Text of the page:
• A gift… The reader, hanging out with Wallace vicariously, gets the sense of jogging along with a world-class sprinter…Wallace’s writing illuminates the painful truth that life can be unbearable. But we owe it to him not to let those passages eclipse the vitality that made his prose, and his readers, come alive. Michael O’Donnell, Washington Monthly
  • A remarkable book…A heartbreaking and surprisingly intimate visit with a giant talent…Lipsky is a skilled interviewer and a terrific writer and so what we end up with is far, far beyond what might be expected. One of the great literary minds of his generation speaking frankly and at length with an award winning journalist who, himself, has a great deal to say... I doubt, however, we’ll see another portrait that cuts quite this close to the bone…You hear Foster Wallace’s amazing voice on every page. And your heart breaks all over again. Linda Richards, January Magazine
  • Wallace was the next great voice of a young generation. But he wasn’t a dweeb-child shut-in hiding with books. He was a big handsome dude who played football and tennis, chewed tobacco, cussed, watching action movies and ticking off references to Hobbes and Dostoyevsky while mixing in Stephen King and Alanis Morisette… A trip into the mind of a writer who owned a dazzling style and a prescient view of modern culture. Mike Kilen, The Des Moines Register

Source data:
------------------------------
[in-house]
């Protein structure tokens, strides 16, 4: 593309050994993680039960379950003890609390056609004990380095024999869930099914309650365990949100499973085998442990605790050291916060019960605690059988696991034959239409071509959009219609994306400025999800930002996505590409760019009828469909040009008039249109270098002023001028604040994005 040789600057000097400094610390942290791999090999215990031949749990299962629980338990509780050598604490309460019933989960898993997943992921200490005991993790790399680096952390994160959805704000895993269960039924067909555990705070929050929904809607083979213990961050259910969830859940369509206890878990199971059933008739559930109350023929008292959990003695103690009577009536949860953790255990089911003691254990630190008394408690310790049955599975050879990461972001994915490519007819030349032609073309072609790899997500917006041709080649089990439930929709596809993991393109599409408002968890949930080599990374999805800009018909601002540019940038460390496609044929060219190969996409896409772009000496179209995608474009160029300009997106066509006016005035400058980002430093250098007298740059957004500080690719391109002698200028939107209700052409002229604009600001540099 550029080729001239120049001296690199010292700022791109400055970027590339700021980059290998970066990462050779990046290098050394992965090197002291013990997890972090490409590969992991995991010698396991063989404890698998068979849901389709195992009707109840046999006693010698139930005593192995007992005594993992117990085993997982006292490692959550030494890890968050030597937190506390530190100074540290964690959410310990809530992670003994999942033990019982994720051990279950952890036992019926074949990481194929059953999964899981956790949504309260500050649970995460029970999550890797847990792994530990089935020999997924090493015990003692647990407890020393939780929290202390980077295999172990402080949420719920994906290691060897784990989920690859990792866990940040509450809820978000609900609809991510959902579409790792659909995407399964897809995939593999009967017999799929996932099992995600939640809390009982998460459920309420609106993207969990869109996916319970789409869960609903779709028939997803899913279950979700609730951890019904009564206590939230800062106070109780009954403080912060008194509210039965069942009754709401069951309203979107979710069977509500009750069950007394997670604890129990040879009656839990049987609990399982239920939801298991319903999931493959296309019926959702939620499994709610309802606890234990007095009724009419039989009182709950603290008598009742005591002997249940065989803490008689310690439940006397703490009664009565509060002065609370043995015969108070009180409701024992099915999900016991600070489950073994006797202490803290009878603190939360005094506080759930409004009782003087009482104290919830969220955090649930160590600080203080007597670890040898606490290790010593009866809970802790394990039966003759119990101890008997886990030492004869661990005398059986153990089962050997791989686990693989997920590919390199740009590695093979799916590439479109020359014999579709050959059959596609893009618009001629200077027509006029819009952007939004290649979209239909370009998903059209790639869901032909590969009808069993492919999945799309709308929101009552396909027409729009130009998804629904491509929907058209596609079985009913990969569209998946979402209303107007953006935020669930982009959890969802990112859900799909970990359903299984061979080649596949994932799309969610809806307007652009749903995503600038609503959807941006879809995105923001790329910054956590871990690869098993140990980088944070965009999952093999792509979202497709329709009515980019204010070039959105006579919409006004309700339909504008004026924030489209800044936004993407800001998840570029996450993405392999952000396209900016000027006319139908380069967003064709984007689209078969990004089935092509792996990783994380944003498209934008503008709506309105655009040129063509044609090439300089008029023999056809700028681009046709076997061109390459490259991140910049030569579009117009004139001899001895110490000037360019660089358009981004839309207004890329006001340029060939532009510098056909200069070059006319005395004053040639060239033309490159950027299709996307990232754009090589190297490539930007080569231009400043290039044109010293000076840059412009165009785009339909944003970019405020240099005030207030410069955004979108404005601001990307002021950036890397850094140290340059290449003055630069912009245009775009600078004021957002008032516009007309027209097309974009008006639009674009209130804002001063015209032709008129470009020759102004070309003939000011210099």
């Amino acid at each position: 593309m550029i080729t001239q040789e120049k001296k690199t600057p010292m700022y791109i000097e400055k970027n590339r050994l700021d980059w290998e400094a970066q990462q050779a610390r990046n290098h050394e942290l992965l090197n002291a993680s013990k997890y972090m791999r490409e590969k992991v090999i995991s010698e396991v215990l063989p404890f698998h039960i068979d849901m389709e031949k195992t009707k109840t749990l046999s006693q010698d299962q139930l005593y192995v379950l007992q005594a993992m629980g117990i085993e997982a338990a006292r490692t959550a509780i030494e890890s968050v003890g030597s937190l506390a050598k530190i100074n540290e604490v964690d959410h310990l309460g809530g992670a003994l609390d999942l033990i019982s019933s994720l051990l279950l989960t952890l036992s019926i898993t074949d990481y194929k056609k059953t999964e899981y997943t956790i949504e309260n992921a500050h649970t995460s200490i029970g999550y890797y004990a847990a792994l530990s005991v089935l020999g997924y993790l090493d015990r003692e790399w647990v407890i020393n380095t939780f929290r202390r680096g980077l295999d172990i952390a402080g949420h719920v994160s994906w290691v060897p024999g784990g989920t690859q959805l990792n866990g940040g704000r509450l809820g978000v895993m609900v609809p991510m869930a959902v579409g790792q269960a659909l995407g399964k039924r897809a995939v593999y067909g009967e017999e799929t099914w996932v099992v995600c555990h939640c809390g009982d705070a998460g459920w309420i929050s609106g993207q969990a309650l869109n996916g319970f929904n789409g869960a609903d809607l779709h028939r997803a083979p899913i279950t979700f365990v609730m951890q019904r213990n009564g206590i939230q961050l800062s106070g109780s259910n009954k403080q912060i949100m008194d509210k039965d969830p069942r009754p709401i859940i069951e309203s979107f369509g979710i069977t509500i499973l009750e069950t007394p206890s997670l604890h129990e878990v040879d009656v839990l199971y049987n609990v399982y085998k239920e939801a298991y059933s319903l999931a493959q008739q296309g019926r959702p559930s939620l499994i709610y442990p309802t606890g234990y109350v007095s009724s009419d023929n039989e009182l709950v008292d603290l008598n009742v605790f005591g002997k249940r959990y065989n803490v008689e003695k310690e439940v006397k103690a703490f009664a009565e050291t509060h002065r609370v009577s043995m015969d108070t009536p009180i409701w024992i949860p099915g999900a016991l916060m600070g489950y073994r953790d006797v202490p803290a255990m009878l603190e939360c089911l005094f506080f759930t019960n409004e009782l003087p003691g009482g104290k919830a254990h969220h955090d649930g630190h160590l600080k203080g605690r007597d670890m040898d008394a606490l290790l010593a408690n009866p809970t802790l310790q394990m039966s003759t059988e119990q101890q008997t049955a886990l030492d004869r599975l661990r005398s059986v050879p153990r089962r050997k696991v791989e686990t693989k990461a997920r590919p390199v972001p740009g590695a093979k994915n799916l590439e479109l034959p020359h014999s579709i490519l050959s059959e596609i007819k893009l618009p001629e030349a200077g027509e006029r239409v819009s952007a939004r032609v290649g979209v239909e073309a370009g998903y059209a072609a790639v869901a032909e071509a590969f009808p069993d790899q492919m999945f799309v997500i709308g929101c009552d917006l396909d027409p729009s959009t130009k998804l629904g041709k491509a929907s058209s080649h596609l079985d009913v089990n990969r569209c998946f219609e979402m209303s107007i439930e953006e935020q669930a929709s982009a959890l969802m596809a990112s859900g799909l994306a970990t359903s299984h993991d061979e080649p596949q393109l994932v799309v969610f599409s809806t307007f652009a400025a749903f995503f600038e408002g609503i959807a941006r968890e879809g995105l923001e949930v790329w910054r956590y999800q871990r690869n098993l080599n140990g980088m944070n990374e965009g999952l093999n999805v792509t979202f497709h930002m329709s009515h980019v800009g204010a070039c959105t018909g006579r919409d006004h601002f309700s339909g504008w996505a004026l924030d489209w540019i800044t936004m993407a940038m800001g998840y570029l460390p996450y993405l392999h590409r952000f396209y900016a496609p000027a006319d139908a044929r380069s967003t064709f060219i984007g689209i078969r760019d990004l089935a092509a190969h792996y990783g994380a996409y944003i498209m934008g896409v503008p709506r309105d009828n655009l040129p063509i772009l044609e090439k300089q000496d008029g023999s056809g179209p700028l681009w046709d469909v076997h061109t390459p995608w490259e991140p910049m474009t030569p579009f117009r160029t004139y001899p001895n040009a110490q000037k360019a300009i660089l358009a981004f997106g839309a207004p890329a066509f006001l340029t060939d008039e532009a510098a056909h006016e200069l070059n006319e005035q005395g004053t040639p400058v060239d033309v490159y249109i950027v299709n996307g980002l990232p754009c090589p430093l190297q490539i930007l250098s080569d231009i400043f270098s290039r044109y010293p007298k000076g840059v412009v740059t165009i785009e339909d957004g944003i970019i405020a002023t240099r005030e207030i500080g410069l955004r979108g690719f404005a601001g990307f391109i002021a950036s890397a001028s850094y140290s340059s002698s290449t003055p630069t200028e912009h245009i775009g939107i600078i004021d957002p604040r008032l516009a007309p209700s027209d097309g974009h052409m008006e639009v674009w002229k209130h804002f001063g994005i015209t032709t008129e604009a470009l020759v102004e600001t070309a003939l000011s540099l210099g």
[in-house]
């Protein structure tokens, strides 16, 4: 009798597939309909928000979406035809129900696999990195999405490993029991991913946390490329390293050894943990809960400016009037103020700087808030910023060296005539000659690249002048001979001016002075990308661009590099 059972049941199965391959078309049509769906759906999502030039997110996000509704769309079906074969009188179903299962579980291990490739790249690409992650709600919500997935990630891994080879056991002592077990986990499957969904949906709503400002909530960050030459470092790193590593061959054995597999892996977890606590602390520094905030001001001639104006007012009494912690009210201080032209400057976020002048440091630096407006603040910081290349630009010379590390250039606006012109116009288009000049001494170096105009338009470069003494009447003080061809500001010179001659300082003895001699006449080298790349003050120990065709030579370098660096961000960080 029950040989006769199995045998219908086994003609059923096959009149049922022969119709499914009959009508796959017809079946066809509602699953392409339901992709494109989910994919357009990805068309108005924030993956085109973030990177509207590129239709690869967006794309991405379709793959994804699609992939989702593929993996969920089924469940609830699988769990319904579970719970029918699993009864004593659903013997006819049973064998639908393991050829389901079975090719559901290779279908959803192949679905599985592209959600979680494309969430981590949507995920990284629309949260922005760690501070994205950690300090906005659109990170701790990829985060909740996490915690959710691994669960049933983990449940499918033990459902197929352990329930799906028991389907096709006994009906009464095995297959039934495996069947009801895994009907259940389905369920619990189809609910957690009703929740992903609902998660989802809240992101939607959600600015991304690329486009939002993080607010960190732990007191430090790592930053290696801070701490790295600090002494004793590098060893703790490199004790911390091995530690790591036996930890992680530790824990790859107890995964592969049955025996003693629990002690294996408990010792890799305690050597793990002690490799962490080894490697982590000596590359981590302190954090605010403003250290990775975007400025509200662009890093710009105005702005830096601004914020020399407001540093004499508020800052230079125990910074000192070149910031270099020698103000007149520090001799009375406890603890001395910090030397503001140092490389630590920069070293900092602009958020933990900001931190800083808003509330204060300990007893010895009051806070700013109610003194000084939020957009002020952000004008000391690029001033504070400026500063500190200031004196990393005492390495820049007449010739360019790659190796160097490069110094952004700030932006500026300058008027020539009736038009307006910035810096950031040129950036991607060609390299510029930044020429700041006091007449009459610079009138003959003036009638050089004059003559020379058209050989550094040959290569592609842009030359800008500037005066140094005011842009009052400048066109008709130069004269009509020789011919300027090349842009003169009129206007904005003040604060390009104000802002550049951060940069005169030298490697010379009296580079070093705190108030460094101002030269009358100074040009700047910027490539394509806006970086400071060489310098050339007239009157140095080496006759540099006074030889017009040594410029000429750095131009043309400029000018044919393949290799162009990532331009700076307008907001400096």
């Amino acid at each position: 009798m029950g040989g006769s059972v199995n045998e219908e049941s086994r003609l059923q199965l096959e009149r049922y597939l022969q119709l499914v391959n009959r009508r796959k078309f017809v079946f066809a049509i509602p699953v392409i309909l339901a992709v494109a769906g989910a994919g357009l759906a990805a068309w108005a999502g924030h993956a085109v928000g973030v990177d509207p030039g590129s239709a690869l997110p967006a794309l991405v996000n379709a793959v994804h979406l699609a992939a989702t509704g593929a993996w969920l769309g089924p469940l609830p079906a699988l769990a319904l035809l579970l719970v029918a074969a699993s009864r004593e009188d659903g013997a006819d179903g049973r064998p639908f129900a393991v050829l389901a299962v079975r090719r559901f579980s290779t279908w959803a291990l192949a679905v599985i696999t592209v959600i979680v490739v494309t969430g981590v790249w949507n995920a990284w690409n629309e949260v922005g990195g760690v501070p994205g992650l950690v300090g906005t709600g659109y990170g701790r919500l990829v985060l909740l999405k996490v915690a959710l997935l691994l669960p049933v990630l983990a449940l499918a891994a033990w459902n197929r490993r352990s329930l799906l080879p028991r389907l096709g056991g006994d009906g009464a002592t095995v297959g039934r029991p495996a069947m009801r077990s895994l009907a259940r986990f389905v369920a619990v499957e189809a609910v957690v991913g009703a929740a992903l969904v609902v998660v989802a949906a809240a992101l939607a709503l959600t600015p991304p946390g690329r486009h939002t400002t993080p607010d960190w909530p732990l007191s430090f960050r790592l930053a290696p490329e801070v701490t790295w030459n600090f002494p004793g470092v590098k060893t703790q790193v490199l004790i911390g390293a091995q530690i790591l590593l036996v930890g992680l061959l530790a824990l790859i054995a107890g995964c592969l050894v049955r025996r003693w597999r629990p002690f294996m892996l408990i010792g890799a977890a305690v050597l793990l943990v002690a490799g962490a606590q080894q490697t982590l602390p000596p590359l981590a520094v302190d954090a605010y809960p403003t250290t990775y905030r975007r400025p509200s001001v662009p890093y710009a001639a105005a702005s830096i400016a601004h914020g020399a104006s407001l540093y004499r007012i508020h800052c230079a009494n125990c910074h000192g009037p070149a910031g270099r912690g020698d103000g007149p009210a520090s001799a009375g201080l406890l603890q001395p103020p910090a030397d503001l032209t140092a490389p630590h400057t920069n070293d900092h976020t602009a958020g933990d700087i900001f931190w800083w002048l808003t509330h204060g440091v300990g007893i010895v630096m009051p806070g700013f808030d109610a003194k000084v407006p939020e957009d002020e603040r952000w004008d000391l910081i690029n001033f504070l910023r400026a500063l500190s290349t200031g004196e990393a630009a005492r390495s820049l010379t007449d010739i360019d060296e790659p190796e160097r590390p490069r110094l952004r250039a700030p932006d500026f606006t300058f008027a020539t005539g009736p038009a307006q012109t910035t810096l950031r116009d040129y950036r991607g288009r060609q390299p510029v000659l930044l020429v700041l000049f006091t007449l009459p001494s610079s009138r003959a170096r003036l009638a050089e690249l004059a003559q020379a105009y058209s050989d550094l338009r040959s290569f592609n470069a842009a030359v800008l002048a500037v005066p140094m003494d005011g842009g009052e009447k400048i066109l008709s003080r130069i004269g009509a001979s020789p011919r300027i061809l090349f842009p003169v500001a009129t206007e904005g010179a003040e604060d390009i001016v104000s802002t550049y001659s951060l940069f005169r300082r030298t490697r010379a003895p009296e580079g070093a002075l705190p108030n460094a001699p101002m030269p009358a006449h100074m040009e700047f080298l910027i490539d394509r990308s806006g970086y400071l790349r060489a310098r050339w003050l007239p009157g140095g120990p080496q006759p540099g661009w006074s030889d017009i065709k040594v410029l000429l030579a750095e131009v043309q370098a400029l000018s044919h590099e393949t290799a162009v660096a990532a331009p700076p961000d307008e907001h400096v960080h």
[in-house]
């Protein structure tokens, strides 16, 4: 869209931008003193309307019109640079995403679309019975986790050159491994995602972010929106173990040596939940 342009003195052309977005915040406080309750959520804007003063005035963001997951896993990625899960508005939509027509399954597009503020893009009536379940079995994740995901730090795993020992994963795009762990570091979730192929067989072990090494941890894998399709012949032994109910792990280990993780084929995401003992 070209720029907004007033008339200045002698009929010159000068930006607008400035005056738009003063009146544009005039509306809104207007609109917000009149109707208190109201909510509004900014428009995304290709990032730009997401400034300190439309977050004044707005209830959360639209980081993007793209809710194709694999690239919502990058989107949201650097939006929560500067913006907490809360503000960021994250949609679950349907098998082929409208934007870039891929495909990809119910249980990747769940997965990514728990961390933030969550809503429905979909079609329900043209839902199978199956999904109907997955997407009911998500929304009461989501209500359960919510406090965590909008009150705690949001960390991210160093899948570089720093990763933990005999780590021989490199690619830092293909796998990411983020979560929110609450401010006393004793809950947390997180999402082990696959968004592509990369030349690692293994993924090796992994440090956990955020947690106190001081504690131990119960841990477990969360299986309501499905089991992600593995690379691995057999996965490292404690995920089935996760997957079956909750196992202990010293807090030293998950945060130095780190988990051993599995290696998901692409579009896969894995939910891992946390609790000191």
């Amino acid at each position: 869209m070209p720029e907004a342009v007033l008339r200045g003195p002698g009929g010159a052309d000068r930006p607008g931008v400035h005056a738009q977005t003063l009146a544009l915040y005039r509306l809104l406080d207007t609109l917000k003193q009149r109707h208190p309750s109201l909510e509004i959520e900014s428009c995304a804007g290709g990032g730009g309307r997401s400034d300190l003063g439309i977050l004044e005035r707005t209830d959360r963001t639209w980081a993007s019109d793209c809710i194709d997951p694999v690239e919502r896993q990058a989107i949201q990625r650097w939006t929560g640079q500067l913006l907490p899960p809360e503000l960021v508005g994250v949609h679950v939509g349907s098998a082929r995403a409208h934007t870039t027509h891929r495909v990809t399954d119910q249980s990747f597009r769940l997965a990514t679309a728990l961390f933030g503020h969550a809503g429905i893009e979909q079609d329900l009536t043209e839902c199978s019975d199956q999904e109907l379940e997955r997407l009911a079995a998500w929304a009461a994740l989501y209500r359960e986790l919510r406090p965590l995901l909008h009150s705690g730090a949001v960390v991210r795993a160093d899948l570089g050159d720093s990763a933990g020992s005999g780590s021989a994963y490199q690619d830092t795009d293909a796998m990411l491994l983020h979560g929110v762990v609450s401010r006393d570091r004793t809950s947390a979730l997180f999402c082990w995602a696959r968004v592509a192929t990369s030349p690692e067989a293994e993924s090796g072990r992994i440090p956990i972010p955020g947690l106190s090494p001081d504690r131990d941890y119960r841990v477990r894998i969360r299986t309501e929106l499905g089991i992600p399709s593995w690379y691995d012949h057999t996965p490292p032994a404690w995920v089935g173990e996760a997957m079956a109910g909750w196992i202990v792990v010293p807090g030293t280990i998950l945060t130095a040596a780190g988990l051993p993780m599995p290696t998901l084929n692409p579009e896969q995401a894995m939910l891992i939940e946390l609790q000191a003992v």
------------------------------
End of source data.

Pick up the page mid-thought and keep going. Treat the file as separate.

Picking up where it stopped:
• A hauntingly beautiful portrait of Wallace as a young artist, a raw and honest account of a writer struggling with what it means to have all of his dearest dreams come true…As readers, we’re given unfettered access to Wallace’s incredible wit… Although haunted by it, this is not a book about his death; it’s a book about his life. Lipsky has given us a true gem: Wallace in his own words, in a voice that remains vibrant, hopeful, and frank even after its speaker has been silenced. We all may know how it ends, but Although Of Course You End Up Becoming Yourself takes us back to where it all began. Stephanie Hlywak, Flavorwire
     
  • By mostly ignoring Wallace’s death, Lipsky offers an affecting and meaningful picture of his life: a showcase for the writer in rough cut, for his voice, his interests and his foibles. The book stands as a valuable companion to Wallace’s own work, but it’s also an enjoyable read on its own, something to tide Wallace fans over until his last, unfinished, novel is released next year. National Post